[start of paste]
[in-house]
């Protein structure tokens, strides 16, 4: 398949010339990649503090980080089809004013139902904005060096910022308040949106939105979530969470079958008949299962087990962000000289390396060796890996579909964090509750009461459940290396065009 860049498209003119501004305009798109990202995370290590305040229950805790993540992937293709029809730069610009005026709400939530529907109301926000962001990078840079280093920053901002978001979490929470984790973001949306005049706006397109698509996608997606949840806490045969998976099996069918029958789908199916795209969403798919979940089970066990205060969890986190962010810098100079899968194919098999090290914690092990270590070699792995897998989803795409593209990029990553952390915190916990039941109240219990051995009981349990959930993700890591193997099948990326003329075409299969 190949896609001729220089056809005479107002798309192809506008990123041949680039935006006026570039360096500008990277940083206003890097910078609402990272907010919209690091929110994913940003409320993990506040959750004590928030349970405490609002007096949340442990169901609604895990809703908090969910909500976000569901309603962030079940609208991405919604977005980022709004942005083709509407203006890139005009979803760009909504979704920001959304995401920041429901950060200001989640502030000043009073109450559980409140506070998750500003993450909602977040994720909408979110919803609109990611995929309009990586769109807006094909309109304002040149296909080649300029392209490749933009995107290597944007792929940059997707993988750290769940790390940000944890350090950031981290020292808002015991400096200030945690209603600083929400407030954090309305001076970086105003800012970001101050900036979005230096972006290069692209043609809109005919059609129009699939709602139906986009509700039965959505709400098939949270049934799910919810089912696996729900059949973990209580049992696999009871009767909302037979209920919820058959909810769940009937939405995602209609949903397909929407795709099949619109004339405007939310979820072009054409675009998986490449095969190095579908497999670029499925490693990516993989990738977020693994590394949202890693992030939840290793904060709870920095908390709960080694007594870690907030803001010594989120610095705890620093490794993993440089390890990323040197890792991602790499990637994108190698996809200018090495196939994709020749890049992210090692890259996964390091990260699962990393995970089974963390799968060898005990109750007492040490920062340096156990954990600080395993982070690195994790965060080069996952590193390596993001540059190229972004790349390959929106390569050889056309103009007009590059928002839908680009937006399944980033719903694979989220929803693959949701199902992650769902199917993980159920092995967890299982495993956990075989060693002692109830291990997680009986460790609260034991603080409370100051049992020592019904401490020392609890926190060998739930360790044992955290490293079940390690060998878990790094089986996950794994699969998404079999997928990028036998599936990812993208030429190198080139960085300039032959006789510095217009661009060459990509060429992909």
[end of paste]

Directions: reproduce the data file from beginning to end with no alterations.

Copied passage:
[in-house]
């Protein structure tokens, strides 16, 4: 398949010339990649503090980080089809004013139902904005060096910022308040949106939105979530969470079958008949299962087990962000000289390396060796890996579909964090509750009461459940290396065009 860049498209003119501004305009798109990202995370290590305040229950805790993540992937293709029809730069610009005026709400939530529907109301926000962001990078840079280093920053901002978001979490929470984790973001949306005049706006397109698509996608997606949840806490045969998976099996069918029958789908199916795209969403798919979940089970066990205060969890986190962010810098100079899968194919098999090290914690092990270590070699792995897998989803795409593209990029990553952390915190916990039941109240219990051995009981349990959930993700890591193997099948990326003329075409299969 190949896609001729220089056809005479107002798309192809506008990123041949680039935006006026570039360096500008990277940083206003890097910078609402990272907010919209690091929110994913940003409320993990506040959750004590928030349970405490609002007096949340442990169901609604895990809703908090969910909500976000569901309603962030079940609208991405919604977005980022709004942005083709509407203006890139005009979803760009909504979704920001959304995401920041429901950060200001989640502030000043009073109450559980409140506070998750500003993450909602977040994720909408979110919803609109990611995929309009990586769109807006094909309109304002040149296909080649300029392209490749933009995107290597944007792929940059997707993988750290769940790390940000944890350090950031981290020292808002015991400096200030945690209603600083929400407030954090309305001076970086105003800012970001101050900036979005230096972006290069692209043609809109005919059609129009699939709602139906986009509700039965959505709400098939949270049934799910919810089912696996729900059949973990209580049992696999009871009767909302037979209920919820058959909810769940009937939405995602209609949903397909929407795709099949619109004339405007939310979820072009054409675009998986490449095969190095579908497999670029499925490693990516993989990738977020693994590394949202890693992030939840290793904060709870920095908390709960080694007594870690907030803001010594989120610095705890620093490794993993440089390890990323040197890792991602790499990637994108190698996809200018090495196939994709020749890049992210090692890259996964390091990260699962990393995970089974963390799968060898005990109750007492040490920062340096156990954990600080395993982070690195994790965060080069996952590193390596993001540059190229972004790349390959929106390569050889056309103009007009590059928002839908680009937006399944980033719903694979989220929803693959949701199902992650769902199917993980159920092995967890299982495993956990075989060693002692109830291990997680009986460790609260034991603080409370100051049992020592019904401490020392609890926190060998739930360790044992955290490293079940390690060998878990790094089986996950794994699969998404079999997928990028036998599936990812993208030429190198080139960085300039032959006789510095217009661009060459990509060429992909």